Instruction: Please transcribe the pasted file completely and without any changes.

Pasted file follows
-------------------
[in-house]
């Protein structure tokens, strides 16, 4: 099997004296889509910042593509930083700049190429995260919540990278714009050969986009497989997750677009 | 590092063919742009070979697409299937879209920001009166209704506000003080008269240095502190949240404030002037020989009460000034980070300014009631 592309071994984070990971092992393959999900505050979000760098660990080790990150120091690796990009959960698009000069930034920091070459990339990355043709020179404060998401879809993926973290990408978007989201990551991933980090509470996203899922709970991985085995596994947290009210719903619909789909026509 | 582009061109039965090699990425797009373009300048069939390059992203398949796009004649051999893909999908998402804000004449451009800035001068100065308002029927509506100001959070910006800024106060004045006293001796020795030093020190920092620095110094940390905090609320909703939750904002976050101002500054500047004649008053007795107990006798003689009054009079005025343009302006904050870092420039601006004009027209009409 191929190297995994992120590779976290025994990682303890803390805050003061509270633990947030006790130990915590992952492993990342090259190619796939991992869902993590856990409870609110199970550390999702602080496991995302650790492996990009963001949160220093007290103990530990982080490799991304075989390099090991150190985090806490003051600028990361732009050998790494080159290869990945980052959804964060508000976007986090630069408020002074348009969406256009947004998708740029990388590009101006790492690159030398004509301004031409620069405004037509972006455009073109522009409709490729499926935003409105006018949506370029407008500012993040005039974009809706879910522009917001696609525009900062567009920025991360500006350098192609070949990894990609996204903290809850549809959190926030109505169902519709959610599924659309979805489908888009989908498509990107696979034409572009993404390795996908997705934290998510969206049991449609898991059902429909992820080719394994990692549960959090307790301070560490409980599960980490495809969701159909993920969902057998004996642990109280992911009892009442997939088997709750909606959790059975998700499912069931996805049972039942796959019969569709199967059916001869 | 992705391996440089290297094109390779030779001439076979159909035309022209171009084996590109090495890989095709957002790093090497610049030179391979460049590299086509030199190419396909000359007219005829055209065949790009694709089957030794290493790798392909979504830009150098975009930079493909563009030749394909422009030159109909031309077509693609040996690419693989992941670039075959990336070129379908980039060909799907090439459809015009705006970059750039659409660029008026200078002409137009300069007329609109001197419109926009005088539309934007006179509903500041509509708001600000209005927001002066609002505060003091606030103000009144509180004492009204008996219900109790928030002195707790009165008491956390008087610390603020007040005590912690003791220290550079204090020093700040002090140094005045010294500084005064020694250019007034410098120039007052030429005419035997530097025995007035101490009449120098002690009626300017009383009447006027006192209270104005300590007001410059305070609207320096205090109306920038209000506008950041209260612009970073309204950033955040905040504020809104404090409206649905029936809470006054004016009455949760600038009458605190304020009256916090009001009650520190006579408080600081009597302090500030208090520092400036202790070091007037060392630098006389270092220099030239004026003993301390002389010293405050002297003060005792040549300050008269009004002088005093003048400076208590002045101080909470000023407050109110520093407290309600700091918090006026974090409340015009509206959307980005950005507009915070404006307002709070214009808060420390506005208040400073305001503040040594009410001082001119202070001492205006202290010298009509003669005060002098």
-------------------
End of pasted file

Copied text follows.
[in-house]
């Protein structure tokens, strides 16, 4: 099997004296889509910042593509930083700049190429995260919540990278714009050969986009497989997750677009 | 590092063919742009070979697409299937879209920001009166209704506000003080008269240095502190949240404030002037020989009460000034980070300014009631 592309071994984070990971092992393959999900505050979000760098660990080790990150120091690796990009959960698009000069930034920091070459990339990355043709020179404060998401879809993926973290990408978007989201990551991933980090509470996203899922709970991985085995596994947290009210719903619909789909026509 | 582009061109039965090699990425797009373009300048069939390059992203398949796009004649051999893909999908998402804000004449451009800035001068100065308002029927509506100001959070910006800024106060004045006293001796020795030093020190920092620095110094940390905090609320909703939750904002976050101002500054500047004649008053007795107990006798003689009054009079005025343009302006904050870092420039601006004009027209009409 191929190297995994992120590779976290025994990682303890803390805050003061509270633990947030006790130990915590992952492993990342090259190619796939991992869902993590856990409870609110199970550390999702602080496991995302650790492996990009963001949160220093007290103990530990982080490799991304075989390099090991150190985090806490003051600028990361732009050998790494080159290869990945980052959804964060508000976007986090630069408020002074348009969406256009947004998708740029990388590009101006790492690159030398004509301004031409620069405004037509972006455009073109522009409709490729499926935003409105006018949506370029407008500012993040005039974009809706879910522009917001696609525009900062567009920025991360500006350098192609070949990894990609996204903290809850549809959190926030109505169902519709959610599924659309979805489908888009989908498509990107696979034409572009993404390795996908997705934290998510969206049991449609898991059902429909992820080719394994990692549960959090307790301070560490409980599960980490495809969701159909993920969902057998004996642990109280992911009892009442997939088997709750909606959790059975998700499912069931996805049972039942796959019969569709199967059916001869 | 992705391996440089290297094109390779030779001439076979159909035309022209171009084996590109090495890989095709957002790093090497610049030179391979460049590299086509030199190419396909000359007219005829055209065949790009694709089957030794290493790798392909979504830009150098975009930079493909563009030749394909422009030159109909031309077509693609040996690419693989992941670039075959990336070129379908980039060909799907090439459809015009705006970059750039659409660029008026200078002409137009300069007329609109001197419109926009005088539309934007006179509903500041509509708001600000209005927001002066609002505060003091606030103000009144509180004492009204008996219900109790928030002195707790009165008491956390008087610390603020007040005590912690003791220290550079204090020093700040002090140094005045010294500084005064020694250019007034410098120039007052030429005419035997530097025995007035101490009449120098002690009626300017009383009447006027006192209270104005300590007001410059305070609207320096205090109306920038209000506008950041209260612009970073309204950033955040905040504020809104404090409206649905029936809470006054004016009455949760600038009458605190304020009256916090009001009650520190006579408080600081009597302090500030208090520092400036202790070091007037060392630098006389270092220099030239004026003993301390002389010293405050002297003060005792040549300050008269009004002088005093003048400076208590002045101080909470000023407050109110520093407290309600700091918090006026974090409340015009509206959307980005950005507009915070404006307002709070214009808060420390506005208040400073305001503040040594009410001082001119202070001492205006202290010298009509003669005060002098």